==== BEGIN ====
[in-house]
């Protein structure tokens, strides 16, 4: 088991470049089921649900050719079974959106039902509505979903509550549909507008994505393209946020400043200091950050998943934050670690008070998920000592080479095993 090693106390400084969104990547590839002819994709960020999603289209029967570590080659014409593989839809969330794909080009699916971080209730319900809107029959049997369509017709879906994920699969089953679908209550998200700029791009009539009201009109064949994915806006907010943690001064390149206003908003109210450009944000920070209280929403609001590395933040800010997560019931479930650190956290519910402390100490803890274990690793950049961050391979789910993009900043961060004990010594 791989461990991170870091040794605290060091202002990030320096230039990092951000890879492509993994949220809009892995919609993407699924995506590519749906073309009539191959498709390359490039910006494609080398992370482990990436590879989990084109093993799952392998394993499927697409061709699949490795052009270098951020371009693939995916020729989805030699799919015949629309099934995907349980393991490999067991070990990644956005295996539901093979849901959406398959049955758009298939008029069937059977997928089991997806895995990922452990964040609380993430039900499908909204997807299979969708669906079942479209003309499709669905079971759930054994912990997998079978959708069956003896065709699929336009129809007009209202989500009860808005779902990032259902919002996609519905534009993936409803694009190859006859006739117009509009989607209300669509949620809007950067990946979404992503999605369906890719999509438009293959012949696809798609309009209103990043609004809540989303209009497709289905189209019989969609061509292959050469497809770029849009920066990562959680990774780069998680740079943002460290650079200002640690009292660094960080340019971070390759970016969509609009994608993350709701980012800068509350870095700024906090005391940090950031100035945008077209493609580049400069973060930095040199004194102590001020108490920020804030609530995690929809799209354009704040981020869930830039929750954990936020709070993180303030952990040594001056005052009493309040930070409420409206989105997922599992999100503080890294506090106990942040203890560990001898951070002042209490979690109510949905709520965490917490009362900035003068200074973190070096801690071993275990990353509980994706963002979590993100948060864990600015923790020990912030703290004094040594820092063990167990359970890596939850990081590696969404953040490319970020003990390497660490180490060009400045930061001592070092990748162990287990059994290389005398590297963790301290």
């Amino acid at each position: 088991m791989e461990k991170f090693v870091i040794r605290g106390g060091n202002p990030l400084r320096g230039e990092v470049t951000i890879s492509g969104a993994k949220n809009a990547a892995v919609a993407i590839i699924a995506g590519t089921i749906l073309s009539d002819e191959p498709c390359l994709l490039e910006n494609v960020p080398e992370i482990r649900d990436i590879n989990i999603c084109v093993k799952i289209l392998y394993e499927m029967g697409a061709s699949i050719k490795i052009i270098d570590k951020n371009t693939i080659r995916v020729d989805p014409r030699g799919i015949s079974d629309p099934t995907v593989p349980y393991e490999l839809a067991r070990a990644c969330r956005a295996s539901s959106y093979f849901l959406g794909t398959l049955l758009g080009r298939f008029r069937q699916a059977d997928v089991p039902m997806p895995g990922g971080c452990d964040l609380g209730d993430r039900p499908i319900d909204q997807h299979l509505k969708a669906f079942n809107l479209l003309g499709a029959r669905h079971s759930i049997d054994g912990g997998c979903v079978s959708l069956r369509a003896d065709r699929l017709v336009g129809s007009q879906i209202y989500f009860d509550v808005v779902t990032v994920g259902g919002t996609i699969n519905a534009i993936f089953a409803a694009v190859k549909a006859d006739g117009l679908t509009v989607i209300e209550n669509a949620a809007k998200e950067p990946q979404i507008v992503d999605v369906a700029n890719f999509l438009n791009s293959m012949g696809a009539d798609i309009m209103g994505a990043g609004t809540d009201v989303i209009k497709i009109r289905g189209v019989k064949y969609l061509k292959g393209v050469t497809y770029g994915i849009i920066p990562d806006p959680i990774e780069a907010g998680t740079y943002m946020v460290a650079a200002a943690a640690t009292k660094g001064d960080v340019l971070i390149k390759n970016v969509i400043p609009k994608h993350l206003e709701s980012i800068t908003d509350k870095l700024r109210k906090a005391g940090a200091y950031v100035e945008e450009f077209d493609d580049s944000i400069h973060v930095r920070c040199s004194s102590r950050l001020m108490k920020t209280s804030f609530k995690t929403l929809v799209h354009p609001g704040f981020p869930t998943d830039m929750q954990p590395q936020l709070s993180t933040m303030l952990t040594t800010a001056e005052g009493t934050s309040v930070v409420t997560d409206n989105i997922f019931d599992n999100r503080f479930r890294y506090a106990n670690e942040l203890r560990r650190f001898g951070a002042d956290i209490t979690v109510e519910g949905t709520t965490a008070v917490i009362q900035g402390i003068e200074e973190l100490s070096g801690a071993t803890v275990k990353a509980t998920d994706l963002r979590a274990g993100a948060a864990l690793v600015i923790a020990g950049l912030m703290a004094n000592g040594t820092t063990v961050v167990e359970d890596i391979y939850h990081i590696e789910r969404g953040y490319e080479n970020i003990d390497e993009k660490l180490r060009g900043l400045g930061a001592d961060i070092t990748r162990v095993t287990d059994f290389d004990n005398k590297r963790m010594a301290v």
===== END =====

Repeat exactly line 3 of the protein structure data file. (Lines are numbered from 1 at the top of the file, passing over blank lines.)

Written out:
């Amino acid at each position: 088991m791989e461990k991170f090693v870091i040794r605290g106390g060091n202002p990030l400084r320096g230039e990092v470049t951000i890879s492509g969104a993994k949220n809009a990547a892995v919609a993407i590839i699924a995506g590519t089921i749906l073309s009539d002819e191959p498709c390359l994709l490039e910006n494609v960020p080398e992370i482990r649900d990436i590879n989990i999603c084109v093993k799952i289209l392998y394993e499927m029967g697409a061709s699949i050719k490795i052009i270098d570590k951020n371009t693939i080659r995916v020729d989805p014409r030699g799919i015949s079974d629309p099934t995907v593989p349980y393991e490999l839809a067991r070990a990644c969330r956005a295996s539901s959106y093979f849901l959406g794909t398959l049955l758009g080009r298939f008029r069937q699916a059977d997928v089991p039902m997806p895995g990922g971080c452990d964040l609380g209730d993430r039900p499908i319900d909204q997807h299979l509505k969708a669906f079942n809107l479209l003309g499709a029959r669905h079971s759930i049997d054994g912990g997998c979903v079978s959708l069956r369509a003896d065709r699929l017709v336009g129809s007009q879906i209202y989500f009860d509550v808005v779902t990032v994920g259902g919002t996609i699969n519905a534009i993936f089953a409803a694009v190859k549909a006859d006739g117009l679908t509009v989607i209300e209550n669509a949620a809007k998200e950067p990946q979404i507008v992503d999605v369906a700029n890719f999509l438009n791009s293959m012949g696809a009539d798609i309009m209103g994505a990043g609004t809540d009201v989303i209009k497709i009109r289905g189209v019989k064949y969609l061509k292959g393209v050469t497809y770029g994915i849009i920066p990562d806006p959680i990774e780069a907010g998680t740079y943002m946020v460290a650079a200002a943690a640690t009292k660094g001064d960080v340019l971070i390149k390759n970016v969509i400043p609009k994608h993350l206003e709701s980012i800068t908003d509350k870095l700024r109210k906090a005391g940090a200091y950031v100035e945008e450009f077209d493609d580049s944000i400069h973060v930095r920070c040199s004194s102590r950050l001020m108490k920020t209280s804030f609530k995690t929403l929809v799209h354009p609001g704040f981020p869930t998943d830039m929750q954990p590395q936020l709070s993180t933040m303030l952990t040594t800010a001056e005052g009493t934050s309040v930070v409420t997560d409206n989105i997922f019931d599992n999100r503080f479930r890294y506090a106990n670690e942040l203890r560990r650190f001898g951070a002042d956290i209490t979690v109510e519910g949905t709520t965490a008070v917490i009362q900035g402390i003068e200074e973190l100490s070096g801690a071993t803890v275990k990353a509980t998920d994706l963002r979590a274990g993100a948060a864990l690793v600015i923790a020990g950049l912030m703290a004094n000592g040594t820092t063990v961050v167990e359970d890596i391979y939850h990081i590696e789910r969404g953040y490319e080479n970020i003990d390497e993009k660490l180490r060009g900043l400045g930061a001592d961060i070092t990748r162990v095993t287990d059994f290389d004990n005398k590297r963790m010594a301290v």